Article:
Essential skills should be a vital component of the government’s ambitions for adult skills, but a slew of recent data points to continued poor performance when it comes to addressing adult literacy, numeracy and other essential skills needs, including English for Speakers of Other Languages (ESOL).
Last week, the department for education published further education and skills data showing that adult participation in English and maths has yet to recover to 2018/19 pre-pandemic levels. Over-19s’ English participation has fallen from 360,270 in 2018/19 to 239,160 in 2021/22, a decrease of 34 per cent since the pre-pandemic period. And in maths, adult participation has fallen from 364,000 in 2018/19 to 258,310 in 2021/22, a decrease of 29 per cent.
And of course, this takes place in the wider historical context of sharply declining participation in English and maths over the past decade. Our recent report, Getting the Basics Right, estimates that on current trends it would take 20 years to tackle literacy and numeracy needs.
The outlook on ESOL is slightly different. Alongside DfE data, the new 2021 census data on English language proficiency released this week helps to put ESOL participation in context.
DfE data show that overall adult participation in ESOL has recovered to pre-pandemic levels, rising by 3 per cent from 120,490 in 2018/19 to 123,730 in 2021/22. The figures highlight some regional variation; In the East Midlands, West Midlands, East of England and the South East, participation remains below 2018/19 levels, despite some signs of recovery.
Despite the slight improvement in participation, the 2021 census reveals significant unmet need for ESOL provision. 1,040,000 adults in England and Wales say they can’t speak English well or at all. That’s 20 per cent of all adults whose main language is not English (or Welsh in Wales), little changed on ten years ago though population growth means it’s an extra 177,000 people. 160,500 people say they can’t speak English at all, up from 137,500 in 2011.
Given the current level of participation in ESOL, this means it would take around 25 years to address English language learning needs in England, assuming people need on average three years of ESOL provision to improve their English language proficiency.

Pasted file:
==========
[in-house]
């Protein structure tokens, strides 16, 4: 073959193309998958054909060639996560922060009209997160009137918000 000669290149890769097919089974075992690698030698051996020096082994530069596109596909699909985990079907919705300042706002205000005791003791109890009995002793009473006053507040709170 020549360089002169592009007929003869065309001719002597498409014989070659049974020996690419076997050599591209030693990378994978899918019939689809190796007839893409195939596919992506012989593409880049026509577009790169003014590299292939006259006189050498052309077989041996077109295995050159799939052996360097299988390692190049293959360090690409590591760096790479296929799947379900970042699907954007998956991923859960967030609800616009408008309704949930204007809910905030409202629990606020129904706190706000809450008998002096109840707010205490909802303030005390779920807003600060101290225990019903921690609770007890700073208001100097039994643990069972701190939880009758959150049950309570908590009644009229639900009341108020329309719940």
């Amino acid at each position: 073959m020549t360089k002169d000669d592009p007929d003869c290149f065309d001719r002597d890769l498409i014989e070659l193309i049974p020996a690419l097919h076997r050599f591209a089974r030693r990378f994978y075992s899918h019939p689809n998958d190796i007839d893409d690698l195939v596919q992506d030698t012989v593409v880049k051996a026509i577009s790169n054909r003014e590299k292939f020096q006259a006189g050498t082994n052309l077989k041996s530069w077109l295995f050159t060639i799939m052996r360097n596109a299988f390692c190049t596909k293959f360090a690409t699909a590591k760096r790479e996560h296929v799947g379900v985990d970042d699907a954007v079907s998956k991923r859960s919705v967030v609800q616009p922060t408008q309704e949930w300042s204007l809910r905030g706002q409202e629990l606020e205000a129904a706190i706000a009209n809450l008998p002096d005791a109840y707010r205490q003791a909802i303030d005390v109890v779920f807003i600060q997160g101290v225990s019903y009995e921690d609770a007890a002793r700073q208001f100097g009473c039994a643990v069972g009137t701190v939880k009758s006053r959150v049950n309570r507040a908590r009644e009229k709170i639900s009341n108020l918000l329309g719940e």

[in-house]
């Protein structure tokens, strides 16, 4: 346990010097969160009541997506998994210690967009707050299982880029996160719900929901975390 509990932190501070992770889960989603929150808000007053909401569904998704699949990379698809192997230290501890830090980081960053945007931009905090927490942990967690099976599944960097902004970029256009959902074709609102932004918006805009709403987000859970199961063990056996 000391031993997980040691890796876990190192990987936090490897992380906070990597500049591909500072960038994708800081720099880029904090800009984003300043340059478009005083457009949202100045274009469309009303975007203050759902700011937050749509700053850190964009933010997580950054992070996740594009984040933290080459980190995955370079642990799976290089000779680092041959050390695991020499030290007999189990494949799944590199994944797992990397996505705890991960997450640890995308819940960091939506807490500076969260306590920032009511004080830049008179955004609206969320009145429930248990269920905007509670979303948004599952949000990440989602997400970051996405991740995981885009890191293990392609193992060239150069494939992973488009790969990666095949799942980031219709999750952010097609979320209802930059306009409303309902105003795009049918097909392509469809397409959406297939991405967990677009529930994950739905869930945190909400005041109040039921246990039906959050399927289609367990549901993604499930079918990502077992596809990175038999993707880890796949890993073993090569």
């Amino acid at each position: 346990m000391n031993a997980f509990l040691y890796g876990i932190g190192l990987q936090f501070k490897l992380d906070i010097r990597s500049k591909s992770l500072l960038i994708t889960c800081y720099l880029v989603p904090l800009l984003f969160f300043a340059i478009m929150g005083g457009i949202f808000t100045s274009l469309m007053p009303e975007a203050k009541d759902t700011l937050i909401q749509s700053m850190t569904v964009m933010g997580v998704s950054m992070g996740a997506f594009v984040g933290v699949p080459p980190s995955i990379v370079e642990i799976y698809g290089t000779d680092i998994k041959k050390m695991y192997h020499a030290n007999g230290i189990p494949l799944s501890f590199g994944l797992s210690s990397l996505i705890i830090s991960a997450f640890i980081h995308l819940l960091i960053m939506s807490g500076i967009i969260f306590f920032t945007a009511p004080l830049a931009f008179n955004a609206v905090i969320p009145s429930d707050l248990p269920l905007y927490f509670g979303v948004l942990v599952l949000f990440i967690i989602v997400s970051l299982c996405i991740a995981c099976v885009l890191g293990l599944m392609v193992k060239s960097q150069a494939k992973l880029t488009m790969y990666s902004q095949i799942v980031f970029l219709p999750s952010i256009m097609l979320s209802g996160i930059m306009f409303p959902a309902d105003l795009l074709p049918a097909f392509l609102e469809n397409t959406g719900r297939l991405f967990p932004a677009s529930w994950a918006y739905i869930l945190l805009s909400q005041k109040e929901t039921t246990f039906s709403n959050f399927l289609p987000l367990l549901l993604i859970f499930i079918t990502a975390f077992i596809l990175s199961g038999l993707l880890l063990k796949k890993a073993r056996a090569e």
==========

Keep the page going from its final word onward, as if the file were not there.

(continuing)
As a result of Adult Education Budget devolution, we are starting to see changes in ESOL policy in devolved areas, aimed at reducing barriers to participation and increasing flexibility for providers to deliver in ways that meet local needs. Initiatives in devolved areas have included changing the low-income threshold so that more learners are eligible for fully funded ESOL, removing other eligibility restrictions and funding ESOL provision in the workplace.
All of these developments are welcome, though it will be important to monitor and evaluate their impact so that lessons learned can be applied in other areas of the country and in non-devolved areas and avoid a postcode lottery in terms of ESOL support.
English language skills underpin the employment prospects, integration and wellbeing of new arrivals. The chancellor’s autumn statement recognised that the UK underperforms on basic skills compared with similar countries. But while it’s clear we need more urgent action to boost English language provision alongside other essential skills such as literacy, numeracy and digital, no new investment was announced.
The government points to wider investment in adult skills and the £560 million Multiply programme as evidence of its commitment. The support for adult numeracy is welcome, and joined up, targeted Multiply delivery could well bring benefits to learners with literacy and ESOL needs too.
Looking more broadly across the adult skills landscape, support with essential English, maths and ESOL skills is key to helping adults access and progress into provision at level 3 and above, supporting upskilling and re-training in a changing labour market.
There is a real risk that by failing to address essential skills needs, including literacy and ESOL as well as numeracy, the government’s ambitions for a high-skill, high-wage economy are seriously undermined.